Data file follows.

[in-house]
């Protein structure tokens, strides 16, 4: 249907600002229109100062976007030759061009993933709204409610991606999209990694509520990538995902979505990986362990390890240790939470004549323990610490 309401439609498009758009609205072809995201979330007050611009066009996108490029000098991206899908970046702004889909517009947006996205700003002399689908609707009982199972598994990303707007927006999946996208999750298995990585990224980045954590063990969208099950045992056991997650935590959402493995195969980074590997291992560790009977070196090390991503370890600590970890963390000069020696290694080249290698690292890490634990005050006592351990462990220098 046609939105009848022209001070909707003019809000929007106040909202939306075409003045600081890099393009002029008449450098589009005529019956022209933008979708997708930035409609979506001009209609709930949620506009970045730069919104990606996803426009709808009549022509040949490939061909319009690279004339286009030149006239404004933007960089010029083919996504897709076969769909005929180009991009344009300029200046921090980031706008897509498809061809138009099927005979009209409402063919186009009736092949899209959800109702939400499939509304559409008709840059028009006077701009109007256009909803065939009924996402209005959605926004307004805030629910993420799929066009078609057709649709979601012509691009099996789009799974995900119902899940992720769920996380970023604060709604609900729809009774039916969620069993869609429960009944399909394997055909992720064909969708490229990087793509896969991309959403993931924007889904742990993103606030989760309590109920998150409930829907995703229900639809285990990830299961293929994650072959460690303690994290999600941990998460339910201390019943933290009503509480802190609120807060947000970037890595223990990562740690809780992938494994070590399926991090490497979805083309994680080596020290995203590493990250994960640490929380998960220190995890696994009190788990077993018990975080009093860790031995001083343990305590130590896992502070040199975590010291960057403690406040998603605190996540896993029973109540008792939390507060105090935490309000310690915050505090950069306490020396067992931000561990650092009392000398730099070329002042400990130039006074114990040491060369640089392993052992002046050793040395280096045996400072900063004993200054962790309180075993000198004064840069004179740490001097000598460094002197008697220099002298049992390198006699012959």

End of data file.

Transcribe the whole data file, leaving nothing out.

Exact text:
[in-house]
């Protein structure tokens, strides 16, 4: 249907600002229109100062976007030759061009993933709204409610991606999209990694509520990538995902979505990986362990390890240790939470004549323990610490 309401439609498009758009609205072809995201979330007050611009066009996108490029000098991206899908970046702004889909517009947006996205700003002399689908609707009982199972598994990303707007927006999946996208999750298995990585990224980045954590063990969208099950045992056991997650935590959402493995195969980074590997291992560790009977070196090390991503370890600590970890963390000069020696290694080249290698690292890490634990005050006592351990462990220098 046609939105009848022209001070909707003019809000929007106040909202939306075409003045600081890099393009002029008449450098589009005529019956022209933008979708997708930035409609979506001009209609709930949620506009970045730069919104990606996803426009709808009549022509040949490939061909319009690279004339286009030149006239404004933007960089010029083919996504897709076969769909005929180009991009344009300029200046921090980031706008897509498809061809138009099927005979009209409402063919186009009736092949899209959800109702939400499939509304559409008709840059028009006077701009109007256009909803065939009924996402209005959605926004307004805030629910993420799929066009078609057709649709979601012509691009099996789009799974995900119902899940992720769920996380970023604060709604609900729809009774039916969620069993869609429960009944399909394997055909992720064909969708490229990087793509896969991309959403993931924007889904742990993103606030989760309590109920998150409930829907995703229900639809285990990830299961293929994650072959460690303690994290999600941990998460339910201390019943933290009503509480802190609120807060947000970037890595223990990562740690809780992938494994070590399926991090490497979805083309994680080596020290995203590493990250994960640490929380998960220190995890696994009190788990077993018990975080009093860790031995001083343990305590130590896992502070040199975590010291960057403690406040998603605190996540896993029973109540008792939390507060105090935490309000310690915050505090950069306490020396067992931000561990650092009392000398730099070329002042400990130039006074114990040491060369640089392993052992002046050793040395280096045996400072900063004993200054962790309180075993000198004064840069004179740490001097000598460094002197008697220099002298049992390198006699012959």